As a small business owner, you’ve likely heard about Single Touch Payroll (STP) by now
For nearly two and a half years, the ATO initiative has helped Australia’s small businesses digitally report payroll, including salaries, wages, PAYG withholding tax and superannuation information.
Many employers will already be using STP. However, with the ATO rolling the initiative out in stages, there are still some that have been offered exemptions. That is, until now.
From 1 July this year, most small businesses will need to be STP compliant. This includes small employers with closely held payees, as well as some micro-businesses and seasonal employers. The changes could mean that you have to opt into STP for the first time or start firing employees who aren’t already being reported with the ATO.
If you’re feeling unsure about whether these changes will affect your business, we’ve compiled all the information you need to help determine your next steps.
What does ‘closely held’ mean?
According to the ATO, a ‘closely held’ payee (otherwise known as a closely held employee) is an individual directly related to the entity from which they receive payments. For example, this would include relatives in a family business, or beneficiaries of a trust fund.
Depending on your working arrangements, some businesses process irregular or infrequent pay runs for family members on their books. That’s why, up until 1 July of this year, small employers (with 19 or fewer payees) have been exempt from STP reporting of closely held payees.
What’s changing with how my business remunerates closely held payees?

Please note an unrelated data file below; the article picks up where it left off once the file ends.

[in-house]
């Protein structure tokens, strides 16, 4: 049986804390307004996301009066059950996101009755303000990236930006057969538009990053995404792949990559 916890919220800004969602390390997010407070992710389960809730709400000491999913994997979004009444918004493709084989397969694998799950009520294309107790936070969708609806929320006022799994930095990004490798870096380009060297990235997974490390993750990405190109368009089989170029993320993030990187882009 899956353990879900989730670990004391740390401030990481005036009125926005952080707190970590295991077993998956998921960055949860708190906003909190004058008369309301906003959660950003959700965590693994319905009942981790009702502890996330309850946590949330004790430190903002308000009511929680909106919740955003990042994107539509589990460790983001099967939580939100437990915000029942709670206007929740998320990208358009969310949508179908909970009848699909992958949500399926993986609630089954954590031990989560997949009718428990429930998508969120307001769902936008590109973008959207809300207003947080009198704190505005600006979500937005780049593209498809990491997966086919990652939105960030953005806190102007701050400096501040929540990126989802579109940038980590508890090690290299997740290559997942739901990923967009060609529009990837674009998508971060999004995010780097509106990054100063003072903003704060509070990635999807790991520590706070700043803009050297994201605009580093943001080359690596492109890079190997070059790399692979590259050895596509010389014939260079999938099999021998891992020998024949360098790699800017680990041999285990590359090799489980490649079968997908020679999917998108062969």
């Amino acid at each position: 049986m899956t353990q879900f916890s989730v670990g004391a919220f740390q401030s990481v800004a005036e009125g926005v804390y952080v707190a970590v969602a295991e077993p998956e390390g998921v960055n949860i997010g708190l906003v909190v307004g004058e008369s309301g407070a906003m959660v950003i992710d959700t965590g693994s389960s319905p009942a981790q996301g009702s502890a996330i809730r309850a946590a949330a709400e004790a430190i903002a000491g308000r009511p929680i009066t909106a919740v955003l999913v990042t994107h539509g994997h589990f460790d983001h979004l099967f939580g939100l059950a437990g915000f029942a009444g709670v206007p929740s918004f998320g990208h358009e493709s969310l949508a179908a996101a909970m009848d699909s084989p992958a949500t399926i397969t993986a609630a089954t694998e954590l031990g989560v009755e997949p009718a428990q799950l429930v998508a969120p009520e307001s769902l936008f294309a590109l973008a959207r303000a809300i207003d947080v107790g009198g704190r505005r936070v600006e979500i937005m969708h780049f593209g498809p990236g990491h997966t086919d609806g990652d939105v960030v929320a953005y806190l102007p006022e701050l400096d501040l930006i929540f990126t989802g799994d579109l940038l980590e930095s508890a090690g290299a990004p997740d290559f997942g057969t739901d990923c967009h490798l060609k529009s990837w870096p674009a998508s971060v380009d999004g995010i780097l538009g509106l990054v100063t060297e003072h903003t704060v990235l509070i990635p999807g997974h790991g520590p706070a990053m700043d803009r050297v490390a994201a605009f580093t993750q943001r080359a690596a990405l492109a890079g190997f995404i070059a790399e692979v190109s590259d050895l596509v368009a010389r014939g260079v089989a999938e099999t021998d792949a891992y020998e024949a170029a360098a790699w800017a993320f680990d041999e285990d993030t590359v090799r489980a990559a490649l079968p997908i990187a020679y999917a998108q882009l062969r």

By the end of FY21, employers with fewer than 19 employees will have to report closely held salaries or wages through STP. Whether it’s your sister, great-uncle, cousin or in-law, every family member on your books, counts. There are three payment reporting requirements to be aware of:
- Report and process payroll through STP on or before payday
- Report the accurate payroll amount with STP once per quarter, on or before the BAS due date
- Report a reasonable estimate with STP once per quarter, on or before the BAS due date
Out of the three reporting options, there’s no one-size-fits-all approach – it comes down to what works best for your business needs.
Are there any other changes to know about?
As well as small employers with closely held payees, some micro and seasonal employers will now have to report on or before the payment date – not quarterly – unless they receive a concession. This includes businesses with four or fewer employees, including those in the following industries:
- Agriculture, fishing and forestry
- Not-for-profit clubs and associations
- Seasonal and intermittent employers
Microbusinesses in each category may still be eligible for STP reporting concessions, such as quarterly or exceptional circumstances exemptions. Ask OBT about how you can apply for a concession.
The STP changes for this EOFY are one of the final hurdles in transitioning most Australian small businesses to a more streamlined reporting system. Although the initiative is still evolving, with the support of OBT as your trusted advisor, you’ll be able to tackle any new changes head-on.
Although EOFY is just around the corner, there’s still time to get prepared. With our help, together, we can make the transition to STP for you as smooth as possible. Call us in Gatton on 07 5462 2277.